for promising to marry Mr. Peters. Much
obliged, indeed 1 When the poor dear soul has
not been three months in her grave I 1 believe
she’s very glad the young missus is there, so
that she can marry Mr. Peters; and I think she
had some notion of that kind all the time she’s
been here.”
“ But she couldn’t marry the man if bis wi!e
were alive!” I urged, in the hope of reducing
Bessie’s prejudice.
“ No, of course she couldn’t. But his wife
isn’t alive now, and I believe she was ready to
marry him before young Mrs. Peters was cold
in her grave. I never did like her, and I like
her less now, because of a midnight fright ehe
gave me.”
“A midnight fright! What did ehedo- to
you, Bessie ?” I asked.
“ Well, she didn’t do anything to me, more
than frighten me. I woke up in the night out
o a dream I had, and when 1 looked out of bed
there was the moonlight streaming into the
room and falling on the bed where I lay 1
thought that had disturbed me, so 1 got up to
let down the curtain when I got my fright. My
room looks out on the garden, and when I got
to the window I saw something moving about
on the ground below. I looked closer, and
there was Mise Melling near the stem ot one of
the apple trees, and stooping down, digging.
That was enough- to surprise one, I should
think.”
“Yes, it was startling,” I replied. “But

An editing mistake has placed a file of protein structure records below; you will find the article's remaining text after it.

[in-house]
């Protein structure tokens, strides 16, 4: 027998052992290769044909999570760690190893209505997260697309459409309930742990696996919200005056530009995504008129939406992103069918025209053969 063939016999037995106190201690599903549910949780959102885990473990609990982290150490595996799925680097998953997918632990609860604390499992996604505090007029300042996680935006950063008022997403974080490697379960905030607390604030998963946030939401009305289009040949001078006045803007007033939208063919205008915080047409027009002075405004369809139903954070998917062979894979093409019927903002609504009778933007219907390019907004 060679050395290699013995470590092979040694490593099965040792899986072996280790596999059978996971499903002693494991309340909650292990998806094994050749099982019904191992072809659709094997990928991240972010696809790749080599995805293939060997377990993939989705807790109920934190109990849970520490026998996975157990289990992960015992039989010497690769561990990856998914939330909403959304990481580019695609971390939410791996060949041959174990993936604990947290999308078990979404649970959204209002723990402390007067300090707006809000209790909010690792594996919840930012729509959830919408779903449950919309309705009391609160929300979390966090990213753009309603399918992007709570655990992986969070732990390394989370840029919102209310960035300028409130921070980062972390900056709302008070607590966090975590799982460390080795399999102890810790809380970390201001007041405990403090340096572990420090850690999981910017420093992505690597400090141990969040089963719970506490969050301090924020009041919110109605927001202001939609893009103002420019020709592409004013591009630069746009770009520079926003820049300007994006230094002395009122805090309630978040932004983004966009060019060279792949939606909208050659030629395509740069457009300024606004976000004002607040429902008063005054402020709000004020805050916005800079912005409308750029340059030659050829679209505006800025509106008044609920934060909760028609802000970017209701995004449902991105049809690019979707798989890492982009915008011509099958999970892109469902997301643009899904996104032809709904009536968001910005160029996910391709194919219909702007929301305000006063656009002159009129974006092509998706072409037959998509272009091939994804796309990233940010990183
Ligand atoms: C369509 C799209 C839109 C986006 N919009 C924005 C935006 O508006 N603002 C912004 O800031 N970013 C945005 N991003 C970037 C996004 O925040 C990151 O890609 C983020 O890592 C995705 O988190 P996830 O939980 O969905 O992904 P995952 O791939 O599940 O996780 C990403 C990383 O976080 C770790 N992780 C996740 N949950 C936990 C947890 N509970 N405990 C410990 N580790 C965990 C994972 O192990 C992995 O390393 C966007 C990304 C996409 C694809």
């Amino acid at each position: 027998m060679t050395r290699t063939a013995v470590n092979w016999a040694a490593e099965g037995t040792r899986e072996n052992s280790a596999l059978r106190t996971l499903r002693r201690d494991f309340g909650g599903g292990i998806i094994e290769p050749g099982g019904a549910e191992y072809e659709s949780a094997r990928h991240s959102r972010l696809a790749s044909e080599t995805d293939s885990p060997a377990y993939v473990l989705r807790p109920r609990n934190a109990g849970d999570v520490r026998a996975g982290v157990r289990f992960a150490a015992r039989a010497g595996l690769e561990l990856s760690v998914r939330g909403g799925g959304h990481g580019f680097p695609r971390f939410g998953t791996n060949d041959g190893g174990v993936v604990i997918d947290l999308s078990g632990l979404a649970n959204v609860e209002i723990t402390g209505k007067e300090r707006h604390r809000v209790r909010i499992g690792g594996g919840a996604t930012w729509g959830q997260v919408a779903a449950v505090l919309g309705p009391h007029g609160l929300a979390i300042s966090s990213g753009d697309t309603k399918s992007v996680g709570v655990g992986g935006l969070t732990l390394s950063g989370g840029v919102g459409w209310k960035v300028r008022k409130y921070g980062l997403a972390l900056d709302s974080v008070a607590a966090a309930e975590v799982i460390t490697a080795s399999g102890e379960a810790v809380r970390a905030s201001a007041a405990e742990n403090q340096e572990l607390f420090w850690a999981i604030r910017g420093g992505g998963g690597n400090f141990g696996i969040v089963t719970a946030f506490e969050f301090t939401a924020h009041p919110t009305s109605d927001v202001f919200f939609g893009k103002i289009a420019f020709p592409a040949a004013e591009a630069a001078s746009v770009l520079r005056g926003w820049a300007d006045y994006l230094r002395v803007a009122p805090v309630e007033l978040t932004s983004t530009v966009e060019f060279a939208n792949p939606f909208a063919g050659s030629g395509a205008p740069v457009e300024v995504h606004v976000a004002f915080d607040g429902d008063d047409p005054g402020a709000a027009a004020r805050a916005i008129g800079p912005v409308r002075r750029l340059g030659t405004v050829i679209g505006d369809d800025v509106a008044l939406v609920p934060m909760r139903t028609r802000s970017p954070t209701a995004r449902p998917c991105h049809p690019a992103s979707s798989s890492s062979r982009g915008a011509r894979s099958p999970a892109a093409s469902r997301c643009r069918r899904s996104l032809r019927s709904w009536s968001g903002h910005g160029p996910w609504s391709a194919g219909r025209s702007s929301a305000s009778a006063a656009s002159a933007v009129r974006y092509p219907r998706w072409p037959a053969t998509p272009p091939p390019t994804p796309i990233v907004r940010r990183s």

did you find why she was digging near the
apple tree ?”
“ You may be sure I did,, and that is the
queerest part of the business,” replied Bessie
“ I was up this morning long before any one
else in the house thought ot stirring, and some
how I couldn’t help going to that apple tree. I
took a little trowel witfi mo, and as soon as I
saw where the soil appeared a bit broken, I
began to turn it over very carefully. And what
do you think I found after all ?”
“ A roll of bank-notes, or a gold,” I
said:
“No: something stranger still. When I’d
dug a bit deep, 1 found the very metal case she
keeps her tooth-powder in. Now why should
she bury it in the ground ?”
“ I don’t know,” I replied. “ Can you let me
see the case ?”
The question was prompted by a swift thought
that something useful iu my business might
arise out of that case,, and all the mystery con
cerning it..
“ les, hero it is,” replied Bessie, drawing the
little flask from her pocket, and placing it in
my hand.
I saw nothing peculiar in the case itself, but J